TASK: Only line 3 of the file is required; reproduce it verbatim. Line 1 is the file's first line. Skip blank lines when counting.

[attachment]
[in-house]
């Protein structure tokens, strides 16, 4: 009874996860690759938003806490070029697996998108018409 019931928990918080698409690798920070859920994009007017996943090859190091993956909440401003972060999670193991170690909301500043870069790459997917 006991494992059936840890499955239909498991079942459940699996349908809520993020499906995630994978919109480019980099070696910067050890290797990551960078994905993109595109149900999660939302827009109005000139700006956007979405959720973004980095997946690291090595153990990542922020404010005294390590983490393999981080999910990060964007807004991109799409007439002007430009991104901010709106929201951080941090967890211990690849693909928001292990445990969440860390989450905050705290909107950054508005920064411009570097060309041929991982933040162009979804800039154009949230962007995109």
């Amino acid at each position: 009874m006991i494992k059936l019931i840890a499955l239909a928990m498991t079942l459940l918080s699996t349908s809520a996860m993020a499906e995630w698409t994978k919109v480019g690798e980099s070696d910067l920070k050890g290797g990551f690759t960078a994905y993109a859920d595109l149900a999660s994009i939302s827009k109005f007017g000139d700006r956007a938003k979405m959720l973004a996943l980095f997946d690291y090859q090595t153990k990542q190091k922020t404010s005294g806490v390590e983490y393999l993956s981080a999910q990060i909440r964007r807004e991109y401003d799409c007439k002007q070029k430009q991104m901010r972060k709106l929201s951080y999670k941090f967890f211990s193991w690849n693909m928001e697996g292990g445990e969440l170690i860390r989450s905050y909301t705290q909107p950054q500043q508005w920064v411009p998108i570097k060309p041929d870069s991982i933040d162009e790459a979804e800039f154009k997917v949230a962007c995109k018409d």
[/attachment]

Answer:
């Amino acid at each position: 009874m006991i494992k059936l019931i840890a499955l239909a928990m498991t079942l459940l918080s699996t349908s809520a996860m993020a499906e995630w698409t994978k919109v480019g690798e980099s070696d910067l920070k050890g290797g990551f690759t960078a994905y993109a859920d595109l149900a999660s994009i939302s827009k109005f007017g000139d700006r956007a938003k979405m959720l973004a996943l980095f997946d690291y090859q090595t153990k990542q190091k922020t404010s005294g806490v390590e983490y393999l993956s981080a999910q990060i909440r964007r807004e991109y401003d799409c007439k002007q070029k430009q991104m901010r972060k709106l929201s951080y999670k941090f967890f211990s193991w690849n693909m928001e697996g292990g445990e969440l170690i860390r989450s905050y909301t705290q909107p950054q500043q508005w920064v411009p998108i570097k060309p041929d870069s991982i933040d162009e790459a979804e800039f154009k997917v949230a962007c995109k018409d």